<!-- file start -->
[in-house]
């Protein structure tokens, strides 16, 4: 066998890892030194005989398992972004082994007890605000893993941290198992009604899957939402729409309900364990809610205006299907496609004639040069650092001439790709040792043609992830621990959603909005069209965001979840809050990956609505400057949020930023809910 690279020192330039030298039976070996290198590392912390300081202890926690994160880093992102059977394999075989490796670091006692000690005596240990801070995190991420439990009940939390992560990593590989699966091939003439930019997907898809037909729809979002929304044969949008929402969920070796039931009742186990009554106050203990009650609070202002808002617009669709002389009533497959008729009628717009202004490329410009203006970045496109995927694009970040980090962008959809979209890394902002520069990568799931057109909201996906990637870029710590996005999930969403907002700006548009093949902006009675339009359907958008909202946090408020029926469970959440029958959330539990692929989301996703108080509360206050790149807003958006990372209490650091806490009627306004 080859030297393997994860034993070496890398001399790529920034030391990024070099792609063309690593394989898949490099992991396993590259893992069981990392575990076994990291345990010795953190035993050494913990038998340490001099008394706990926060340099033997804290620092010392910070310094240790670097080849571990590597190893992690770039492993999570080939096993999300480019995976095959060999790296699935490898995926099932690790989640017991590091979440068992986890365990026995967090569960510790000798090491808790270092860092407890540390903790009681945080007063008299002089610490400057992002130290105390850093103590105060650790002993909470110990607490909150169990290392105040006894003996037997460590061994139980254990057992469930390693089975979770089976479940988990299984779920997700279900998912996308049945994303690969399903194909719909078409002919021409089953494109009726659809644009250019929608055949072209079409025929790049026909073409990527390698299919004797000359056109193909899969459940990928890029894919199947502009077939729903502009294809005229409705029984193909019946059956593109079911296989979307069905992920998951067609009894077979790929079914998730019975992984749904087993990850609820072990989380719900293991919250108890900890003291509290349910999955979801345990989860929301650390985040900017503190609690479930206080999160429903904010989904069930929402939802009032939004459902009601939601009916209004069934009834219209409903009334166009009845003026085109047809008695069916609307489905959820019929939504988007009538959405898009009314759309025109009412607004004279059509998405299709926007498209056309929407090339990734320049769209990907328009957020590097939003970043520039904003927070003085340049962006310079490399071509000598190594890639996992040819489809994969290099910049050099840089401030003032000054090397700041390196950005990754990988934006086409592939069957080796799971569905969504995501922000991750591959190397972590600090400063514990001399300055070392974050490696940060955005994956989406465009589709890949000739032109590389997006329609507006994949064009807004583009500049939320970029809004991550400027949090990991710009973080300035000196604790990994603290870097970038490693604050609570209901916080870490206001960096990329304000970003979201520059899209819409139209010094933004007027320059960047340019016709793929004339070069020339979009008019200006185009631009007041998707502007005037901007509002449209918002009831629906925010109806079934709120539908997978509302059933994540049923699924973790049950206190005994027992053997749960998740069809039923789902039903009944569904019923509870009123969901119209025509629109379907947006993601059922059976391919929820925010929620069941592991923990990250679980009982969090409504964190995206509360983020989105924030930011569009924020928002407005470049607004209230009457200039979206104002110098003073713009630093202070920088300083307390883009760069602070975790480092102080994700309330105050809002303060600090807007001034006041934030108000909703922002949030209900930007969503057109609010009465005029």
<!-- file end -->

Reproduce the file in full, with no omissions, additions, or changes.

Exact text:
[in-house]
């Protein structure tokens, strides 16, 4: 066998890892030194005989398992972004082994007890605000893993941290198992009604899957939402729409309900364990809610205006299907496609004639040069650092001439790709040792043609992830621990959603909005069209965001979840809050990956609505400057949020930023809910 690279020192330039030298039976070996290198590392912390300081202890926690994160880093992102059977394999075989490796670091006692000690005596240990801070995190991420439990009940939390992560990593590989699966091939003439930019997907898809037909729809979002929304044969949008929402969920070796039931009742186990009554106050203990009650609070202002808002617009669709002389009533497959008729009628717009202004490329410009203006970045496109995927694009970040980090962008959809979209890394902002520069990568799931057109909201996906990637870029710590996005999930969403907002700006548009093949902006009675339009359907958008909202946090408020029926469970959440029958959330539990692929989301996703108080509360206050790149807003958006990372209490650091806490009627306004 080859030297393997994860034993070496890398001399790529920034030391990024070099792609063309690593394989898949490099992991396993590259893992069981990392575990076994990291345990010795953190035993050494913990038998340490001099008394706990926060340099033997804290620092010392910070310094240790670097080849571990590597190893992690770039492993999570080939096993999300480019995976095959060999790296699935490898995926099932690790989640017991590091979440068992986890365990026995967090569960510790000798090491808790270092860092407890540390903790009681945080007063008299002089610490400057992002130290105390850093103590105060650790002993909470110990607490909150169990290392105040006894003996037997460590061994139980254990057992469930390693089975979770089976479940988990299984779920997700279900998912996308049945994303690969399903194909719909078409002919021409089953494109009726659809644009250019929608055949072209079409025929790049026909073409990527390698299919004797000359056109193909899969459940990928890029894919199947502009077939729903502009294809005229409705029984193909019946059956593109079911296989979307069905992920998951067609009894077979790929079914998730019975992984749904087993990850609820072990989380719900293991919250108890900890003291509290349910999955979801345990989860929301650390985040900017503190609690479930206080999160429903904010989904069930929402939802009032939004459902009601939601009916209004069934009834219209409903009334166009009845003026085109047809008695069916609307489905959820019929939504988007009538959405898009009314759309025109009412607004004279059509998405299709926007498209056309929407090339990734320049769209990907328009957020590097939003970043520039904003927070003085340049962006310079490399071509000598190594890639996992040819489809994969290099910049050099840089401030003032000054090397700041390196950005990754990988934006086409592939069957080796799971569905969504995501922000991750591959190397972590600090400063514990001399300055070392974050490696940060955005994956989406465009589709890949000739032109590389997006329609507006994949064009807004583009500049939320970029809004991550400027949090990991710009973080300035000196604790990994603290870097970038490693604050609570209901916080870490206001960096990329304000970003979201520059899209819409139209010094933004007027320059960047340019016709793929004339070069020339979009008019200006185009631009007041998707502007005037901007509002449209918002009831629906925010109806079934709120539908997978509302059933994540049923699924973790049950206190005994027992053997749960998740069809039923789902039903009944569904019923509870009123969901119209025509629109379907947006993601059922059976391919929820925010929620069941592991923990990250679980009982969090409504964190995206509360983020989105924030930011569009924020928002407005470049607004209230009457200039979206104002110098003073713009630093202070920088300083307390883009760069602070975790480092102080994700309330105050809002303060600090807007001034006041934030108000909703922002949030209900930007969503057109609010009465005029």